Acetone induces a reversible relaxation of glycerinated muscle fibers (1). We found that formamide is equally effective. Since the dielectric constant of formamide is larger and that of acetone is smaller than that of water, the change in the dielectric constant of the fiber medium after adding organic solvents has little to do with the mechanism of this organic solvent-induced relaxation. That ITP can substitute for ATP in this relaxation suggests that organic solvents, when they induce a relaxation, act on the contractile protein rather than on ATP. Comparing the relaxing effect of 11 different organic solvents, the authors propose a working hypothesis based on the assumption of a specific interaction between organic solvents and the contractile protein. Formamide induces a "clearing" response of myosin B suspensions which is an in vitro model of muscle relaxation. Effects of Mg, Ca, and ionic strength (KCl) on this clearing response are studied in comparison with the effects of these on EDTA-induced relaxation. It is then shown that the formamide-induced clearing response is less specific than the EDTA-induced clearing response with regard to the requirements for ATP and Mg.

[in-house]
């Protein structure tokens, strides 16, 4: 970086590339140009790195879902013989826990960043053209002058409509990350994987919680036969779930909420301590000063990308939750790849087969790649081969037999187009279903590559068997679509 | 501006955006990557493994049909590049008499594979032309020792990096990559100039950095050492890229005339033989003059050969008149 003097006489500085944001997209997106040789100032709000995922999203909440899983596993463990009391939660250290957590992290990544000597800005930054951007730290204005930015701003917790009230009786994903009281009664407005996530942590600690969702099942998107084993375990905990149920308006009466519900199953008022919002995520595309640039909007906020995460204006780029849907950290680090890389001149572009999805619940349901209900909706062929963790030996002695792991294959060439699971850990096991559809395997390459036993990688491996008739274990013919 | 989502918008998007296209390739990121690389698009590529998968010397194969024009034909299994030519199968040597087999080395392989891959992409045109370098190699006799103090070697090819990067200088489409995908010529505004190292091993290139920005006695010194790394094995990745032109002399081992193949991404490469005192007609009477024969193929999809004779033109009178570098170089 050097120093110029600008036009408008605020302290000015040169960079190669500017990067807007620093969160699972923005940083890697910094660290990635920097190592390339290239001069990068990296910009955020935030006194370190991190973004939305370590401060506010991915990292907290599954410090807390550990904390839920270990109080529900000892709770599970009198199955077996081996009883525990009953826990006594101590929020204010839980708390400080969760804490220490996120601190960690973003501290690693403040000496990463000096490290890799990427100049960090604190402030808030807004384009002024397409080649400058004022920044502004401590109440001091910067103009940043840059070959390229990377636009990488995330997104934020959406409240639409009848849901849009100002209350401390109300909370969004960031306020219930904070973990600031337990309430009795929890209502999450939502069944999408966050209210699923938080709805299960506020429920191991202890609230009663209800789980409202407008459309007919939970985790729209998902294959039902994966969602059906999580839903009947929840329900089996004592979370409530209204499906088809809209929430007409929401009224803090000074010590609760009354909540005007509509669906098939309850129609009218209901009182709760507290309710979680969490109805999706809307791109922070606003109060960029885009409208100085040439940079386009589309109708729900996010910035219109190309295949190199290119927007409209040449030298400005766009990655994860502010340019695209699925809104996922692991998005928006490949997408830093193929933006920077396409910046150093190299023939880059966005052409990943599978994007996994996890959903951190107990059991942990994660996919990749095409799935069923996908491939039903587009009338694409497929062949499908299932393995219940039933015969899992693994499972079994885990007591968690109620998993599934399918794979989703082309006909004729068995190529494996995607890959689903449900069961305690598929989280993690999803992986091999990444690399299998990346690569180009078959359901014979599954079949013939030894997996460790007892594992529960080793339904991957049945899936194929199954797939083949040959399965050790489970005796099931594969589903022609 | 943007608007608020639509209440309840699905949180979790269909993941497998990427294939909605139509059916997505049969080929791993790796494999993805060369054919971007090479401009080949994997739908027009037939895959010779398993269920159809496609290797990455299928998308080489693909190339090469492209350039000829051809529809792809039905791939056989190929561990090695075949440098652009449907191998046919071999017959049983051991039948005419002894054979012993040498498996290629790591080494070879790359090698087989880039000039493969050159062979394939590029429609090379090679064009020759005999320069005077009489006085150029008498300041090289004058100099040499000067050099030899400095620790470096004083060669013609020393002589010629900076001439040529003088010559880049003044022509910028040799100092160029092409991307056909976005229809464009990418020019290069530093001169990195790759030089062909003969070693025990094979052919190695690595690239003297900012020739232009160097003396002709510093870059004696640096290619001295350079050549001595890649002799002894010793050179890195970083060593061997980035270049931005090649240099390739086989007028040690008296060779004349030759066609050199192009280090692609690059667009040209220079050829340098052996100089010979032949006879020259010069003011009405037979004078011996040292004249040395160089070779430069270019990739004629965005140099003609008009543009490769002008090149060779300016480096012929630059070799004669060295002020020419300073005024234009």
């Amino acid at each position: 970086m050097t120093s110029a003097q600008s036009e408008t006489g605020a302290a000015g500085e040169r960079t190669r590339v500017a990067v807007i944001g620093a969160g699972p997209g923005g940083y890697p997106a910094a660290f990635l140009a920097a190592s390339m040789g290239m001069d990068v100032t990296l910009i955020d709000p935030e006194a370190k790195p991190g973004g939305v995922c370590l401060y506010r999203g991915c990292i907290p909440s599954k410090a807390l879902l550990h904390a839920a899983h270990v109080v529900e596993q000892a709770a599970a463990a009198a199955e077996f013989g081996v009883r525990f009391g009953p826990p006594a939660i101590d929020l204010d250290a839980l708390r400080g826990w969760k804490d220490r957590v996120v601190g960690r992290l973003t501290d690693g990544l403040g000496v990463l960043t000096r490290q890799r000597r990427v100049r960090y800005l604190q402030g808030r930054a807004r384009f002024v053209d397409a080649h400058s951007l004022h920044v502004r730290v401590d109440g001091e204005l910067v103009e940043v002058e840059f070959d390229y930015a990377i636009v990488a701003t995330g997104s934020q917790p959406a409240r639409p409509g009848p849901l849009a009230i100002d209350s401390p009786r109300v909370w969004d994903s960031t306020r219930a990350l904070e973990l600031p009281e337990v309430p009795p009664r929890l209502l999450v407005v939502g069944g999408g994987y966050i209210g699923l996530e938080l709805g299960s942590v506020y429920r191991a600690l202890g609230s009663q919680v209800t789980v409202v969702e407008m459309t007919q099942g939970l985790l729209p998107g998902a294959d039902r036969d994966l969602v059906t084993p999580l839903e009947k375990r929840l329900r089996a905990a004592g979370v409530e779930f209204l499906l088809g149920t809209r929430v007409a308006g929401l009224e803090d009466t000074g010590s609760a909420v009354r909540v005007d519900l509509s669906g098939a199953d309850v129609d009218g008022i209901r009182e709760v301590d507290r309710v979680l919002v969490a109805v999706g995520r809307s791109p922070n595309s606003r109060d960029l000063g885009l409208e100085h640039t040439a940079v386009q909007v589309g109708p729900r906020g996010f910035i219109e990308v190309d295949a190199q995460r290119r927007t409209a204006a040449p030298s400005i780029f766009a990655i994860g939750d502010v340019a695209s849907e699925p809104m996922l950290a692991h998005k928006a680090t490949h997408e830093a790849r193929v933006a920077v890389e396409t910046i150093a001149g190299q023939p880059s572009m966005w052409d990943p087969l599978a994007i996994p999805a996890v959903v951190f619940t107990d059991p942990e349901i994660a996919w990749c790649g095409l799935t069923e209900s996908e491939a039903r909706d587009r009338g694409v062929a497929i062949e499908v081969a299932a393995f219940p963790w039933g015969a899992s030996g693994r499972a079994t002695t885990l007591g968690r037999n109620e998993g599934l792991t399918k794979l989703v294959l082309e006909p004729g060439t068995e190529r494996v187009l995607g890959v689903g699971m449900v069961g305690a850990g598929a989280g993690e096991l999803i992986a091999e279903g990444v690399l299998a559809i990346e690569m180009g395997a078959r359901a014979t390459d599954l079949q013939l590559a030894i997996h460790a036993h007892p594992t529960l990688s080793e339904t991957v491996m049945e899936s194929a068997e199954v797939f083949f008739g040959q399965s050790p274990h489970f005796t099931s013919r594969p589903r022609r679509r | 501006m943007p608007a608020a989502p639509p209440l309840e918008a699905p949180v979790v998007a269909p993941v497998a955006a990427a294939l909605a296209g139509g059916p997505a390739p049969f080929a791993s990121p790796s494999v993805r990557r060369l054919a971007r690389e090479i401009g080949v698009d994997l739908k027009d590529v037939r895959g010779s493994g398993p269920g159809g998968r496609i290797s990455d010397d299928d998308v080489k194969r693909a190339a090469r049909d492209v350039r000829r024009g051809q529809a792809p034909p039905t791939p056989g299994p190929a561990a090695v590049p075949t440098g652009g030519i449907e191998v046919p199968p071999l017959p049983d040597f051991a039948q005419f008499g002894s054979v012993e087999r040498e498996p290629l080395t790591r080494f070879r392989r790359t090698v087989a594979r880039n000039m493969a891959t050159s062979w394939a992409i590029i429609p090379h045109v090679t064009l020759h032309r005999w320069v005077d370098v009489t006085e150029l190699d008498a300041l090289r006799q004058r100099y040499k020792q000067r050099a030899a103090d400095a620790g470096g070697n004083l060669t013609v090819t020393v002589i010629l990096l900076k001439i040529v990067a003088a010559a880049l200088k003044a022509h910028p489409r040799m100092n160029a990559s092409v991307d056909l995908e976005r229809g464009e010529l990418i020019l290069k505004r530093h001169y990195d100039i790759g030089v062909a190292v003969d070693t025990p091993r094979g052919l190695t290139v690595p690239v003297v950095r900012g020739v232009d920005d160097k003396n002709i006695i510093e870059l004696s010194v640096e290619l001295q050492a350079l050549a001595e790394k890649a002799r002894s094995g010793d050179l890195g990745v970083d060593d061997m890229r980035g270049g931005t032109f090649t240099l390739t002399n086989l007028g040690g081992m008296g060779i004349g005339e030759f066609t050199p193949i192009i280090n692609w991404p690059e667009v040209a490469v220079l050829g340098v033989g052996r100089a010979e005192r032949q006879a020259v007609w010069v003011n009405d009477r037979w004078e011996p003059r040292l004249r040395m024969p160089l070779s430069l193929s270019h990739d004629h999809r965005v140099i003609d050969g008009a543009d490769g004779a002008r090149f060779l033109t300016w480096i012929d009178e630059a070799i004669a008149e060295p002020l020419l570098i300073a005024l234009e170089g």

- organic solvents
- glycerinated muscle fibers
- Copyright © 1964 by American Physiological Society